Thursday, January 7, 2010

Camelus et Cornua (Trinity)

SOURCE: This poem was composed by the anonymous "Trinity Master" who published a lovely little book in 1852 setting Latin fables in prose side-by-side with his verse compositions; read the book at Google Books. This is poem 8 in the collection. For variations on this fable, Perry 117.
You can find the word list for this fable online at NoDictionaries.com, and use it interactively.

READ OUT LOUD. Choose which marked text you prefer to practice with - macrons in verse form, or macrons in prose order, or accent marks in prose order, or focusing on the meter. You will find materials for all of these options below. :-)


VERSE MACRONS. Here is the verse text with macrons:

Cornibus īnsīgnēs taurōs errāre Camēlus
Sēque omnī queritur succubuisse ferae;
Nec placuit quod inermis erat. Sibi cornua tandem
Ut daret instituit sollicitāre Iovem.
Iūpiter āversō questūs audīvit ocellō;
Stultitiam rīdēns ferre negāvit opem.
Nōn modo ferre negat, vērum nē dīgna petentī
Poena absit, curta mittitur aure ferus.
Hinc culpāre, venit quod nōn mūtābile, nōlī:
Quae tibi cōntulerit sors, ea ferre decet.


PROSE MACRONS. Here is the same text with macrons written out in prose word order:

Camēlus queritur taurōs cornibus īnsīgnēs errāre, et sē omnī ferae succubuisse; non placuit quod inermis erat. Camelus tandem instituit Iovem sollicitāre ut sibi cornua daret. Iūpiter questūs audīvit āversō ocellō; stultitiam rīdēns, opem ferre negāvit. Nōn modo ferre negat: vērum, nē poena absit petentī dīgna, ferus curta aure mittitur. Hinc nōlī culpāre, quod nōn mūtābile venit; ferre decet ea quae sors tibi cōntulerit.


STRESS (ACCENT) MARKS. Here is the prose text with accents, plus some color-coding for the words of three or more syllables (blue: penultimate stress; red: antepenultimate stress):

Camélus quéritur tauros córnibus insígnes erráre, et se omni ferae succubuísse; non plácuit quod inérmis erat. Camélus tandem instítuit Iovem sollicitáre ut sibi córnua daret. Iúpiter questus audívit avérso océllo; stultítiam ridens, opem ferre negávit. Non modo ferre negat: verum, ne poena absit peténti digna, ferus curta aure míttitur. Hinc noli culpáre, quod non mutábile venit; ferre decet ea quae sors tibi contúlerit.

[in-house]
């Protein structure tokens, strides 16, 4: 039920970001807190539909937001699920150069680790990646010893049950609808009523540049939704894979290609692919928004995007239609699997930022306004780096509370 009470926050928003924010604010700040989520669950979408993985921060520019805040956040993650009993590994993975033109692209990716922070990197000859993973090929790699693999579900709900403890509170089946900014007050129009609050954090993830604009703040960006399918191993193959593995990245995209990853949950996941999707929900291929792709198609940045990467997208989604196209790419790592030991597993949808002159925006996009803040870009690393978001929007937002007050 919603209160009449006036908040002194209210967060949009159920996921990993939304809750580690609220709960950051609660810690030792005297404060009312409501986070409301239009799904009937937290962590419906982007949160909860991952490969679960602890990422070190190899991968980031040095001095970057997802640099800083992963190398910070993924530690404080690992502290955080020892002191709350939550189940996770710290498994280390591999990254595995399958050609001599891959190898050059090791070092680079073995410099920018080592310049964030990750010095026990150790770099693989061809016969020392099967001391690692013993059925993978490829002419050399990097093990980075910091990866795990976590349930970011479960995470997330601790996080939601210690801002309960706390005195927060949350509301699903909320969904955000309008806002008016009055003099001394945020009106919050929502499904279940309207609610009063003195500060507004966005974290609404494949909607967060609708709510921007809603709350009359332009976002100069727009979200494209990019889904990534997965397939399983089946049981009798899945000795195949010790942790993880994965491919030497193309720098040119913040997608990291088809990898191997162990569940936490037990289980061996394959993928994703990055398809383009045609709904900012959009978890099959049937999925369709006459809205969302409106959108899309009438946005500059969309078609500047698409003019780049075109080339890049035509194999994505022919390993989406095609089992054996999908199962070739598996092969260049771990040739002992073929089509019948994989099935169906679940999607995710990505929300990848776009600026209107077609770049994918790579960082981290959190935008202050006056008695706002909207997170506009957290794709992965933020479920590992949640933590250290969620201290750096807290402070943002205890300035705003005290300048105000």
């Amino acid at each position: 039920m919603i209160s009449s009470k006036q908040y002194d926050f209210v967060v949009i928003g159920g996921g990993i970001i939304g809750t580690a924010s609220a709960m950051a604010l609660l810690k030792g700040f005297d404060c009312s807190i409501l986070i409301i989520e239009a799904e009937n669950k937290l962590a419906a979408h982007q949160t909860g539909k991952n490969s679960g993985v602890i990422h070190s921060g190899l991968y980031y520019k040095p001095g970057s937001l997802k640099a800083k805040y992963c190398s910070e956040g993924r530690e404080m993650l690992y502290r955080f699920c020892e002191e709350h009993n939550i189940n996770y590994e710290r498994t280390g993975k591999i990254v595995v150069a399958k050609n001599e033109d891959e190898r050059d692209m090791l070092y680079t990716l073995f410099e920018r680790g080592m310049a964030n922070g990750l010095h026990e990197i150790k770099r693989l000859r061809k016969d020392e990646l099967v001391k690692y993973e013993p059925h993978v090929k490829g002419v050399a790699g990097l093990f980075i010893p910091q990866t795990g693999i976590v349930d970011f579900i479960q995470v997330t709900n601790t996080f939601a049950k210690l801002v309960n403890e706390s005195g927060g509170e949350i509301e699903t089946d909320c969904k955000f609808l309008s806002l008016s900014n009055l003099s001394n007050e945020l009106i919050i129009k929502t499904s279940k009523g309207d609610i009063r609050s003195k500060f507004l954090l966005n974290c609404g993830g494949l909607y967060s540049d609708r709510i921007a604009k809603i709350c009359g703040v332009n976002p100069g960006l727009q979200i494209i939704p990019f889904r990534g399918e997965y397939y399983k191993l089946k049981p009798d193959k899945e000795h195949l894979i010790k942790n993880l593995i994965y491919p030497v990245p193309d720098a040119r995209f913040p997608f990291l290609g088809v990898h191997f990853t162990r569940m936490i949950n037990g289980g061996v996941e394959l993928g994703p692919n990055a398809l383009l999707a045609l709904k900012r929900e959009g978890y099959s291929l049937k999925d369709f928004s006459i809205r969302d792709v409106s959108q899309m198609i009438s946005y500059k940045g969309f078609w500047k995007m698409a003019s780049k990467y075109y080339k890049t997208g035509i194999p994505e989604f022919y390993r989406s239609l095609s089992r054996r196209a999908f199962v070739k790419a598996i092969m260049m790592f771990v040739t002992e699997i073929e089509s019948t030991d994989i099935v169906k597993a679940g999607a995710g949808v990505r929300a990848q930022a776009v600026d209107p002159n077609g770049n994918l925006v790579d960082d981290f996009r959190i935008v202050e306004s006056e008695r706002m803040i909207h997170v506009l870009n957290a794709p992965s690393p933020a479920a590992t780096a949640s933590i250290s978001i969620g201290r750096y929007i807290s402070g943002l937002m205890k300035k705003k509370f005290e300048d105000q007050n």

ELEGIAC COUPLET METER. Below I have used an interpunct dot · to indicate the metrical elements in each line, and a double line || to indicate the hemistichs of the pentameter line.

Cornibus· īnsīg·nēs tau·rōs er·rāre Ca·mēlus
Sēqu~ om·nī queri·tur || succubu·isse fe·rae;
Nec placu·it quod· i·nermis e·rat. Sibi· cornua· tandem
Ut daret· institu·it || sollicit·āre Io·vem.
Iūpiter· āver·sō ques·tūs au·dīvit o·cellō;
Stultiti·am rī·dēns || ferre ne·gāvit o·pem.
Nōn modo· ferre ne·gat, vē·rum nē· dīgna pe·tentī
Poen~ ab·sit, cur·ta || mittitur· aure fe·rus.
Hinc cul·pāre, ve·nit quod· nōn mū·tābile,· nōlī:
Quae tibi· cōntule·rit || sors, ea· ferre de·cet.


IMAGE. Here is the illustration of the fable (image source) by Francis Barlow:


What follows is an unmarked version of the prose rendering to faciliate word searches:
Camelus queritur tauros cornibus insignes errare, et se omni ferae succubuisse; non placuit quod inermis erat. Camelus tandem instituit Iovem sollicitare ut sibi cornua daret. Iupiter questus audivit averso ocello; stultitiam ridens, opem ferre negavit. Non modo ferre negat: verum, ne poena absit petenti digna, ferus curta aure mittitur. Hinc noli culpare, quod non mutabile venit; ferre decet ea quae sors tibi contulerit.

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